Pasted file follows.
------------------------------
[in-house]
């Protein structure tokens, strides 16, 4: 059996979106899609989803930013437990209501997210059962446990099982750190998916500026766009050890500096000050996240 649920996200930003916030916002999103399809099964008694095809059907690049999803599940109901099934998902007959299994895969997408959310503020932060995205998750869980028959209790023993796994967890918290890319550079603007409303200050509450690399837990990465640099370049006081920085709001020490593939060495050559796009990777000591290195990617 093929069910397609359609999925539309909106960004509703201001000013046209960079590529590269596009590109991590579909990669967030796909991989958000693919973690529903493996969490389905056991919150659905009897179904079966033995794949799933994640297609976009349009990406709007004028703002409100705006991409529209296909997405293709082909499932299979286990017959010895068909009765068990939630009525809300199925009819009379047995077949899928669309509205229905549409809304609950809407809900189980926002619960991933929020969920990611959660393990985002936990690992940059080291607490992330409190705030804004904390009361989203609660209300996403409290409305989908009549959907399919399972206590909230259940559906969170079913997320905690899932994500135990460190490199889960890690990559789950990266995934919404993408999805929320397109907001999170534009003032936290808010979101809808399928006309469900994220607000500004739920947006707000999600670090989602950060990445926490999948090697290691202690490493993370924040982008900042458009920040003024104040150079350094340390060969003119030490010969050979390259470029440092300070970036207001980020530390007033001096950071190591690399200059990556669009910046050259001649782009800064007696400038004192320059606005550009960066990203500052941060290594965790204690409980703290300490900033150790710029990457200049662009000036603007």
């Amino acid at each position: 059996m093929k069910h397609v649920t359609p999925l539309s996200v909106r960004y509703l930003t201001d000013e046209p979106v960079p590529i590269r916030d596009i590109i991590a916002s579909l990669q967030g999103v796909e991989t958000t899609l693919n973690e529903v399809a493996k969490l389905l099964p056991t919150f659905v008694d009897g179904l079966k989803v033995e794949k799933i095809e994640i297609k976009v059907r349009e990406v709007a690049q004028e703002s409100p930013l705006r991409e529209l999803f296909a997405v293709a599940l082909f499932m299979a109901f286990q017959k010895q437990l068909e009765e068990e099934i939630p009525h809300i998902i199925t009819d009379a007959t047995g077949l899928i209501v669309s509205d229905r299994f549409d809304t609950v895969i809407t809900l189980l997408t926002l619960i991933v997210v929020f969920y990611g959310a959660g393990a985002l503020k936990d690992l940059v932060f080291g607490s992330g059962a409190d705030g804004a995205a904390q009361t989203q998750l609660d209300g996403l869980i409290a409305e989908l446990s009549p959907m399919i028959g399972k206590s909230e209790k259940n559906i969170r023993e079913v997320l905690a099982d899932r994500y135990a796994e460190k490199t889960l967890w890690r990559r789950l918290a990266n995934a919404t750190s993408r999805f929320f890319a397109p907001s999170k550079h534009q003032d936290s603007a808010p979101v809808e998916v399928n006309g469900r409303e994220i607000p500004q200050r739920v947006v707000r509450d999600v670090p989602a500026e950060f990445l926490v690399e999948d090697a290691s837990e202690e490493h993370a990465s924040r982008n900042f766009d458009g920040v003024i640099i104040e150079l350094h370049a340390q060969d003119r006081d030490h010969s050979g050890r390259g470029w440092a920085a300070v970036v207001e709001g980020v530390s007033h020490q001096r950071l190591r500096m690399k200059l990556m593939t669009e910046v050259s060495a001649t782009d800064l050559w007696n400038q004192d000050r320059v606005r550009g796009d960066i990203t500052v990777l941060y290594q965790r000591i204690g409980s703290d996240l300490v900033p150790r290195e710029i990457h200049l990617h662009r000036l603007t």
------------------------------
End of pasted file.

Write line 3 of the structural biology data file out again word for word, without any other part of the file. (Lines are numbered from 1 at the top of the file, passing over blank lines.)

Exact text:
């Amino acid at each position: 059996m093929k069910h397609v649920t359609p999925l539309s996200v909106r960004y509703l930003t201001d000013e046209p979106v960079p590529i590269r916030d596009i590109i991590a916002s579909l990669q967030g999103v796909e991989t958000t899609l693919n973690e529903v399809a493996k969490l389905l099964p056991t919150f659905v008694d009897g179904l079966k989803v033995e794949k799933i095809e994640i297609k976009v059907r349009e990406v709007a690049q004028e703002s409100p930013l705006r991409e529209l999803f296909a997405v293709a599940l082909f499932m299979a109901f286990q017959k010895q437990l068909e009765e068990e099934i939630p009525h809300i998902i199925t009819d009379a007959t047995g077949l899928i209501v669309s509205d229905r299994f549409d809304t609950v895969i809407t809900l189980l997408t926002l619960i991933v997210v929020f969920y990611g959310a959660g393990a985002l503020k936990d690992l940059v932060f080291g607490s992330g059962a409190d705030g804004a995205a904390q009361t989203q998750l609660d209300g996403l869980i409290a409305e989908l446990s009549p959907m399919i028959g399972k206590s909230e209790k259940n559906i969170r023993e079913v997320l905690a099982d899932r994500y135990a796994e460190k490199t889960l967890w890690r990559r789950l918290a990266n995934a919404t750190s993408r999805f929320f890319a397109p907001s999170k550079h534009q003032d936290s603007a808010p979101v809808e998916v399928n006309g469900r409303e994220i607000p500004q200050r739920v947006v707000r509450d999600v670090p989602a500026e950060f990445l926490v690399e999948d090697a290691s837990e202690e490493h993370a990465s924040r982008n900042f766009d458009g920040v003024i640099i104040e150079l350094h370049a340390q060969d003119r006081d030490h010969s050979g050890r390259g470029w440092a920085a300070v970036v207001e709001g980020v530390s007033h020490q001096r950071l190591r500096m690399k200059l990556m593939t669009e910046v050259s060495a001649t782009d800064l050559w007696n400038q004192d000050r320059v606005r550009g796009d960066i990203t500052v990777l941060y290594q965790r000591i204690g409980s703290d996240l300490v900033p150790r290195e710029i990457h200049l990617h662009r000036l603007t």